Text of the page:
3 ways to talk to your family about money matters

by: Sonya Stinson

From a couple’s blow-up over an unexpected credit card bill to adult siblings feuding over an inheritance, the choices people make about money can often cause a falling out between family members.

Numerous research studies have shown financial disagreements to be one of the leading causes of divorce. In a 2014 survey by the American Psychological Association (APA), nearly a third of adults with partners said money was a major source of conflict in their relationship. The APA also pointed to other research indicating that attitudes about money are inherited from parents and other family members—and often people aren’t even fully aware of those feelings.

A Roadmap for Financial Peace

It’s important to recognize the roots of your own financial attitudes so you can work on developing better relationships with family members around money issues. Here are three tips:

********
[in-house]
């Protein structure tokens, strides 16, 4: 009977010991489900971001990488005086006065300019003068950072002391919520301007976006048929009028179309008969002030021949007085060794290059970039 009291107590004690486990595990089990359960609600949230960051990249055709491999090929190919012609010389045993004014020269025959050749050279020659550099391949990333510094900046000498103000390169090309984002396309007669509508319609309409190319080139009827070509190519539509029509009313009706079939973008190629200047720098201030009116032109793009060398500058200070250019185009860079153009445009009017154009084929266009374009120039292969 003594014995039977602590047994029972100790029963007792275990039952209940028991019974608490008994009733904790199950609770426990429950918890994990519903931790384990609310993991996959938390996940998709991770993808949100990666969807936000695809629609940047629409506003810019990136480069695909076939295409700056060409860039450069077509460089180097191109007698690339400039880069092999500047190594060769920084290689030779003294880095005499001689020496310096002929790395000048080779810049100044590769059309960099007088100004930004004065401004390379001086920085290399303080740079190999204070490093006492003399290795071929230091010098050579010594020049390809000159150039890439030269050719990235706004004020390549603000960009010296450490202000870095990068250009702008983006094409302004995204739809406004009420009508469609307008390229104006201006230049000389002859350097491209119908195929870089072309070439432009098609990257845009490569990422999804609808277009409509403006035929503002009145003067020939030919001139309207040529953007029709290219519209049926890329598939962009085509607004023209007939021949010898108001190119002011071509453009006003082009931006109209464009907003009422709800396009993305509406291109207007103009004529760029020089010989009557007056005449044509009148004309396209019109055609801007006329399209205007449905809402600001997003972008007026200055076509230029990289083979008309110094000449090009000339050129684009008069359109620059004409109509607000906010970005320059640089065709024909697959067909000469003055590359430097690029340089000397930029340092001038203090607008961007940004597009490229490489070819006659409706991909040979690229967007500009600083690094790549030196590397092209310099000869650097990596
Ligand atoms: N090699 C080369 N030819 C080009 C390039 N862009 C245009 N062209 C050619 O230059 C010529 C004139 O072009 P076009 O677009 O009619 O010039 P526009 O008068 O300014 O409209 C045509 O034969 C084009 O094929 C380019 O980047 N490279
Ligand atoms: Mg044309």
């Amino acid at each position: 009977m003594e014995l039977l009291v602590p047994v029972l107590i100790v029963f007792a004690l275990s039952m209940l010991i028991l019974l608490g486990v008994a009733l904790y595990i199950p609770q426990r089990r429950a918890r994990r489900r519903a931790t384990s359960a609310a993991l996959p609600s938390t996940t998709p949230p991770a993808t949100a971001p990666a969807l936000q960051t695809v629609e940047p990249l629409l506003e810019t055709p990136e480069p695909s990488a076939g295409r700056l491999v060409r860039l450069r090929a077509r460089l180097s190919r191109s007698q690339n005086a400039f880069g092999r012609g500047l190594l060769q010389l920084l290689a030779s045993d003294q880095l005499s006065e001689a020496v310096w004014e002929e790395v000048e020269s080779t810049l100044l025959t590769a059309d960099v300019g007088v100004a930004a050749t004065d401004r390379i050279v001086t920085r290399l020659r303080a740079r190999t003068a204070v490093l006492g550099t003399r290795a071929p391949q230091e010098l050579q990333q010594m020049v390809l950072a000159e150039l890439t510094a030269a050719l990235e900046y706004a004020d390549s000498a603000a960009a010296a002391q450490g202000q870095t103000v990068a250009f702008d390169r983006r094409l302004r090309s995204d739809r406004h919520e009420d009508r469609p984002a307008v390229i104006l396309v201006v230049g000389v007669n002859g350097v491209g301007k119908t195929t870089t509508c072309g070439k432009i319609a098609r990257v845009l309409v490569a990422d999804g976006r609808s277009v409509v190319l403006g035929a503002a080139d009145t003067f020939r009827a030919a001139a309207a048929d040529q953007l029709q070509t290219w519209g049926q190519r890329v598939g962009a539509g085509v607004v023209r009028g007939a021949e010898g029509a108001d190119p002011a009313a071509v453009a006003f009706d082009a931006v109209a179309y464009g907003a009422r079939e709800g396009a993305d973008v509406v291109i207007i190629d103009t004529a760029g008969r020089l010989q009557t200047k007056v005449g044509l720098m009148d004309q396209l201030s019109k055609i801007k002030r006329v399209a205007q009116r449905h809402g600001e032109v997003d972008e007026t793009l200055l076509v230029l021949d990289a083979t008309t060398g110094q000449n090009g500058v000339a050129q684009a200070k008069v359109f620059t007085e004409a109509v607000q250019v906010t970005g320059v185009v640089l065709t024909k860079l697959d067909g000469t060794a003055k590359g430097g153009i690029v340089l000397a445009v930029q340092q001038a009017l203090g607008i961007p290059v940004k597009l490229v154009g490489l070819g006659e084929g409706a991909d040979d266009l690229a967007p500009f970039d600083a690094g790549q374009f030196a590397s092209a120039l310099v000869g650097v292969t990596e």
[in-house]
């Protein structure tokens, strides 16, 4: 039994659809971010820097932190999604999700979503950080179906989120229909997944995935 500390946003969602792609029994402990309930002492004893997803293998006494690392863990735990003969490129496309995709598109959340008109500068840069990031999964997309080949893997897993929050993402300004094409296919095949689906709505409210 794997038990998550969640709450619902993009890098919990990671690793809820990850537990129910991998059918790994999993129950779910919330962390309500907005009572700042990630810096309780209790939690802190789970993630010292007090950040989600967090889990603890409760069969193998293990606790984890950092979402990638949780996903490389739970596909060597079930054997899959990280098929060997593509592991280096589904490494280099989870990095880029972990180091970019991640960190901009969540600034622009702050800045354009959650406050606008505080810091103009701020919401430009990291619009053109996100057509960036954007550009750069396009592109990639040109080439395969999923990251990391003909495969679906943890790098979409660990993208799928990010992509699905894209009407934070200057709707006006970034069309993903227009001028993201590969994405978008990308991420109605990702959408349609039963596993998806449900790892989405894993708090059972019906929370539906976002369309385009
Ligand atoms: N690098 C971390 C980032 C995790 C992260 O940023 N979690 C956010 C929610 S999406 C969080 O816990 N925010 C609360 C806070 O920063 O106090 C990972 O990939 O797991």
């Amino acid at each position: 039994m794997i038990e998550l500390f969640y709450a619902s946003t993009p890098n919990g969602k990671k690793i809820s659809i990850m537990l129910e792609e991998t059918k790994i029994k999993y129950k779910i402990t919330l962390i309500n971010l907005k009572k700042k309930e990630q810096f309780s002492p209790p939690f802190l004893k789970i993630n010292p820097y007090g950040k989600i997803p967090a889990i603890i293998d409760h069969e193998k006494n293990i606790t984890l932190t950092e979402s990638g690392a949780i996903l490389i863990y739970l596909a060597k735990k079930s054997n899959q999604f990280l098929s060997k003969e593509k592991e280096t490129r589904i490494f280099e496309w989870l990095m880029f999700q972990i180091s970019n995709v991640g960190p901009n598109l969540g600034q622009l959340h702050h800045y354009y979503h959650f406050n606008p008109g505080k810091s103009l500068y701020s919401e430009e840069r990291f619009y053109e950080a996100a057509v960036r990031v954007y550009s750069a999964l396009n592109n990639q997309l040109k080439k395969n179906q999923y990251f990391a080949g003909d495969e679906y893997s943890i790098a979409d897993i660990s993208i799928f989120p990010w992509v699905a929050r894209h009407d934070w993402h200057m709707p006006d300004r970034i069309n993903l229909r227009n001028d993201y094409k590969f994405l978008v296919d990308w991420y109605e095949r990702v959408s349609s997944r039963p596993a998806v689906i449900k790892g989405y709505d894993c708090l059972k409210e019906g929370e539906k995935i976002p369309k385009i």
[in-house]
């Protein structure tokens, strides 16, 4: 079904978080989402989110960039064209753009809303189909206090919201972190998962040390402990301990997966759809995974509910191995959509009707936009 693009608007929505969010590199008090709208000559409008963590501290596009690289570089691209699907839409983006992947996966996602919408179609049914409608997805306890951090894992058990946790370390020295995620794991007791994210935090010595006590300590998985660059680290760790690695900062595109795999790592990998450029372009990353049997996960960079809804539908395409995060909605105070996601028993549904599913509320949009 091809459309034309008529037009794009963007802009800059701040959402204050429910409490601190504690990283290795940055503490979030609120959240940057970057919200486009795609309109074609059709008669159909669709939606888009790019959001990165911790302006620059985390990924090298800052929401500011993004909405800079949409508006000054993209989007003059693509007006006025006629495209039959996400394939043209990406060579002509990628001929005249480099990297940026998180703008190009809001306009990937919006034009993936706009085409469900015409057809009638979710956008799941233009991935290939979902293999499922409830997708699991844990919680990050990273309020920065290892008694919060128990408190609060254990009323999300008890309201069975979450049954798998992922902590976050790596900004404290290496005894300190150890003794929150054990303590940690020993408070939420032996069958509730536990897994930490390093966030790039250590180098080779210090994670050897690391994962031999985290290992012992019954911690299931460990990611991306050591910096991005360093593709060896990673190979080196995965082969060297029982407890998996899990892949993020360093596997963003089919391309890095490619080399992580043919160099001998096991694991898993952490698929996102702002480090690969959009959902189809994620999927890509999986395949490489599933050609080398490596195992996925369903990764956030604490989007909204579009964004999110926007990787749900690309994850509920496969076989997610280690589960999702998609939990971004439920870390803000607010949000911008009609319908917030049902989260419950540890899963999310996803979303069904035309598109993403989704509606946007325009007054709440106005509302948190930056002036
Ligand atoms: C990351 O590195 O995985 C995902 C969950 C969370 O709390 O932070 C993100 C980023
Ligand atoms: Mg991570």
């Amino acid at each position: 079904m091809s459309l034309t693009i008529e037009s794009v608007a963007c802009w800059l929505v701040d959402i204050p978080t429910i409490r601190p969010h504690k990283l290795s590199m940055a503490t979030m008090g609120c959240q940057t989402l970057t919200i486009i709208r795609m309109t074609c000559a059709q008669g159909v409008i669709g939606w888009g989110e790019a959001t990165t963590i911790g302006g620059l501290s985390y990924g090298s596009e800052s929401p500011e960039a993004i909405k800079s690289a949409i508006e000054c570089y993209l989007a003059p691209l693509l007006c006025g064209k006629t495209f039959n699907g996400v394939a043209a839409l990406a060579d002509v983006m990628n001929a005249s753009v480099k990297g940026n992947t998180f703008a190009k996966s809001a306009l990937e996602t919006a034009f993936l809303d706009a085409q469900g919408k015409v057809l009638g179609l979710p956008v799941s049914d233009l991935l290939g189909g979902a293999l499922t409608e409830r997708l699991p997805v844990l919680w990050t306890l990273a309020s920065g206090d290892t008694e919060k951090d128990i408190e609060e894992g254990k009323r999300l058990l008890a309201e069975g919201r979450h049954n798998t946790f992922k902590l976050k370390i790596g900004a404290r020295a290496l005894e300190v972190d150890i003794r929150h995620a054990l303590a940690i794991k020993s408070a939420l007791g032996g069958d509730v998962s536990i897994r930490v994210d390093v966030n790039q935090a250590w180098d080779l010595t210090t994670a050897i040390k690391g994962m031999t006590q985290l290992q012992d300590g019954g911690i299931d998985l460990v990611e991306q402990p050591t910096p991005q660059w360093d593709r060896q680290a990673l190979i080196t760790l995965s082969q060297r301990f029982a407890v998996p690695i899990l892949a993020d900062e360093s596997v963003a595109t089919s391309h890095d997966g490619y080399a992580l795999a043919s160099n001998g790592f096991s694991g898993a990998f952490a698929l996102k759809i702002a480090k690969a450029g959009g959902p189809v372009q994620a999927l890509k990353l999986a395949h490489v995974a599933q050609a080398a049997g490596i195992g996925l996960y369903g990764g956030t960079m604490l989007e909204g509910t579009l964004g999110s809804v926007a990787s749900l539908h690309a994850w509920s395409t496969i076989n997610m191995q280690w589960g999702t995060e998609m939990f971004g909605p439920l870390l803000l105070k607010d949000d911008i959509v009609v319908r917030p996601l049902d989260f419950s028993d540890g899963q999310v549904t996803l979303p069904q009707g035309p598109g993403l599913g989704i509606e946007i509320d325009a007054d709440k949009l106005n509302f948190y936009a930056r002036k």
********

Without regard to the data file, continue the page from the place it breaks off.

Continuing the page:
1. Edit your internal script. If you grew up in a family in which you constantly heard phrases like “filthy rich” or “We’ll never get ahead no matter how hard we work,” those scripts may be affecting your current attitudes about money, said Susan Bross, who is an accredited financial counselor and member of the Financial Therapy Association. If you were taught to view wealth in a negative light, you might be subconsciously sabotaging your earning potential, for example. Or if you grew up in a family that never seemed to make ends meet, you might not see the point of working harder in order to save more.

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